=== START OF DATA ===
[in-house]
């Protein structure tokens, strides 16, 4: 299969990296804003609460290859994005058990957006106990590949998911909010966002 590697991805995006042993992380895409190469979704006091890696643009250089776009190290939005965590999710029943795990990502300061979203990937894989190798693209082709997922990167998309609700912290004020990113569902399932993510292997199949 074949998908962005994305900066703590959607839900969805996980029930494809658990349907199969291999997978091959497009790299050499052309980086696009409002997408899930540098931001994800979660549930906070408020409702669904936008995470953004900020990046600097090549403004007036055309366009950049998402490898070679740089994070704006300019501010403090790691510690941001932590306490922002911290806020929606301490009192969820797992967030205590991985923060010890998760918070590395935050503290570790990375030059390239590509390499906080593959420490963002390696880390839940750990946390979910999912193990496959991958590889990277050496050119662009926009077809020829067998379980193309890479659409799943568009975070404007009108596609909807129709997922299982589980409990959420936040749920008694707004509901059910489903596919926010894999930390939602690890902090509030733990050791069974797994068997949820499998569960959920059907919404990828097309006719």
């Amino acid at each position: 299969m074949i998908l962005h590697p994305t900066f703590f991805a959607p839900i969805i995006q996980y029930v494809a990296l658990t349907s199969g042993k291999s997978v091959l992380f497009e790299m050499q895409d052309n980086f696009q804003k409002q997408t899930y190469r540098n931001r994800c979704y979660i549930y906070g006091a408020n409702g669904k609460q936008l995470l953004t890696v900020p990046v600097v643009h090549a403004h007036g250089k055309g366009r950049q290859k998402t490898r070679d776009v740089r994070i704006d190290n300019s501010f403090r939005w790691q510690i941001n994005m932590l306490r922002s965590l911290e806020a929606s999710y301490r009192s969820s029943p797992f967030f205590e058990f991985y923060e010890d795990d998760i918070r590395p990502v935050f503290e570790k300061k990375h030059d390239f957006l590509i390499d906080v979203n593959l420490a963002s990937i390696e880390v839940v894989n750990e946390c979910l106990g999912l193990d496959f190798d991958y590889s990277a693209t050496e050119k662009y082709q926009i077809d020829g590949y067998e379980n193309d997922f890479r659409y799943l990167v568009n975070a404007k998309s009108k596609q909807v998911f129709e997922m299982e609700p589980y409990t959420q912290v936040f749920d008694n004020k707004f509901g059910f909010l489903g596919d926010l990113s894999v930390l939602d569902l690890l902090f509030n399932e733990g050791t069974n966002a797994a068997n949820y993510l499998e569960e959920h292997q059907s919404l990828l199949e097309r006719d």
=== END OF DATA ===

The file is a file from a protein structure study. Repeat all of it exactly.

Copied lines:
[in-house]
């Protein structure tokens, strides 16, 4: 299969990296804003609460290859994005058990957006106990590949998911909010966002 590697991805995006042993992380895409190469979704006091890696643009250089776009190290939005965590999710029943795990990502300061979203990937894989190798693209082709997922990167998309609700912290004020990113569902399932993510292997199949 074949998908962005994305900066703590959607839900969805996980029930494809658990349907199969291999997978091959497009790299050499052309980086696009409002997408899930540098931001994800979660549930906070408020409702669904936008995470953004900020990046600097090549403004007036055309366009950049998402490898070679740089994070704006300019501010403090790691510690941001932590306490922002911290806020929606301490009192969820797992967030205590991985923060010890998760918070590395935050503290570790990375030059390239590509390499906080593959420490963002390696880390839940750990946390979910999912193990496959991958590889990277050496050119662009926009077809020829067998379980193309890479659409799943568009975070404007009108596609909807129709997922299982589980409990959420936040749920008694707004509901059910489903596919926010894999930390939602690890902090509030733990050791069974797994068997949820499998569960959920059907919404990828097309006719």
């Amino acid at each position: 299969m074949i998908l962005h590697p994305t900066f703590f991805a959607p839900i969805i995006q996980y029930v494809a990296l658990t349907s199969g042993k291999s997978v091959l992380f497009e790299m050499q895409d052309n980086f696009q804003k409002q997408t899930y190469r540098n931001r994800c979704y979660i549930y906070g006091a408020n409702g669904k609460q936008l995470l953004t890696v900020p990046v600097v643009h090549a403004h007036g250089k055309g366009r950049q290859k998402t490898r070679d776009v740089r994070i704006d190290n300019s501010f403090r939005w790691q510690i941001n994005m932590l306490r922002s965590l911290e806020a929606s999710y301490r009192s969820s029943p797992f967030f205590e058990f991985y923060e010890d795990d998760i918070r590395p990502v935050f503290e570790k300061k990375h030059d390239f957006l590509i390499d906080v979203n593959l420490a963002s990937i390696e880390v839940v894989n750990e946390c979910l106990g999912l193990d496959f190798d991958y590889s990277a693209t050496e050119k662009y082709q926009i077809d020829g590949y067998e379980n193309d997922f890479r659409y799943l990167v568009n975070a404007k998309s009108k596609q909807v998911f129709e997922m299982e609700p589980y409990t959420q912290v936040f749920d008694n004020k707004f509901g059910f909010l489903g596919d926010l990113s894999v930390l939602d569902l690890l902090f509030n399932e733990g050791t069974n966002a797994a068997n949820y993510l499998e569960e959920h292997q059907s919404l990828l199949e097309r006719d």